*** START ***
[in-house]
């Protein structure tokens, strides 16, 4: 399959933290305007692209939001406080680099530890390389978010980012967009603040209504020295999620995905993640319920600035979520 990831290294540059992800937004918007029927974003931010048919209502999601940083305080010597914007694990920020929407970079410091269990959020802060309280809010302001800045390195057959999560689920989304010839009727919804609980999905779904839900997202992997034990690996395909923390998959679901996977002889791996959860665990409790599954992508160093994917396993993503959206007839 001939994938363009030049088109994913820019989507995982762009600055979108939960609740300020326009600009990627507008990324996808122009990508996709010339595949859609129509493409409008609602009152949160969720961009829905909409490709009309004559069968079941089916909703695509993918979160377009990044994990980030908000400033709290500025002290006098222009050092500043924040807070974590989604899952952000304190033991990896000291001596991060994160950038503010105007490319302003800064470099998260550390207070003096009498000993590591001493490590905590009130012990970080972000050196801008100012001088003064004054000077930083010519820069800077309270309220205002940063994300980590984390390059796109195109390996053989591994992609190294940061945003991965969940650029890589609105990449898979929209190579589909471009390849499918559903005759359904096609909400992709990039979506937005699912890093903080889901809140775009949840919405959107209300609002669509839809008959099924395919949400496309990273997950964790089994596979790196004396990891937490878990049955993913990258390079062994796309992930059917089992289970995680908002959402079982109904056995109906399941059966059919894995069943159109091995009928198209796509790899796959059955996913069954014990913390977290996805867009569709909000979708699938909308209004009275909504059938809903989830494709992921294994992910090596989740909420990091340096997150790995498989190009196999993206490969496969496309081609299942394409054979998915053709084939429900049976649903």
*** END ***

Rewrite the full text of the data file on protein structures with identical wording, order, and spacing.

[in-house]
């Protein structure tokens, strides 16, 4: 399959933290305007692209939001406080680099530890390389978010980012967009603040209504020295999620995905993640319920600035979520 990831290294540059992800937004918007029927974003931010048919209502999601940083305080010597914007694990920020929407970079410091269990959020802060309280809010302001800045390195057959999560689920989304010839009727919804609980999905779904839900997202992997034990690996395909923390998959679901996977002889791996959860665990409790599954992508160093994917396993993503959206007839 001939994938363009030049088109994913820019989507995982762009600055979108939960609740300020326009600009990627507008990324996808122009990508996709010339595949859609129509493409409008609602009152949160969720961009829905909409490709009309004559069968079941089916909703695509993918979160377009990044994990980030908000400033709290500025002290006098222009050092500043924040807070974590989604899952952000304190033991990896000291001596991060994160950038503010105007490319302003800064470099998260550390207070003096009498000993590591001493490590905590009130012990970080972000050196801008100012001088003064004054000077930083010519820069800077309270309220205002940063994300980590984390390059796109195109390996053989591994992609190294940061945003991965969940650029890589609105990449898979929209190579589909471009390849499918559903005759359904096609909400992709990039979506937005699912890093903080889901809140775009949840919405959107209300609002669509839809008959099924395919949400496309990273997950964790089994596979790196004396990891937490878990049955993913990258390079062994796309992930059917089992289970995680908002959402079982109904056995109906399941059966059919894995069943159109091995009928198209796509790899796959059955996913069954014990913390977290996805867009569709909000979708699938909308209004009275909504059938809903989830494709992921294994992910090596989740909420990091340096997150790995498989190009196999993206490969496969496309081609299942394409054979998915053709084939429900049976649903």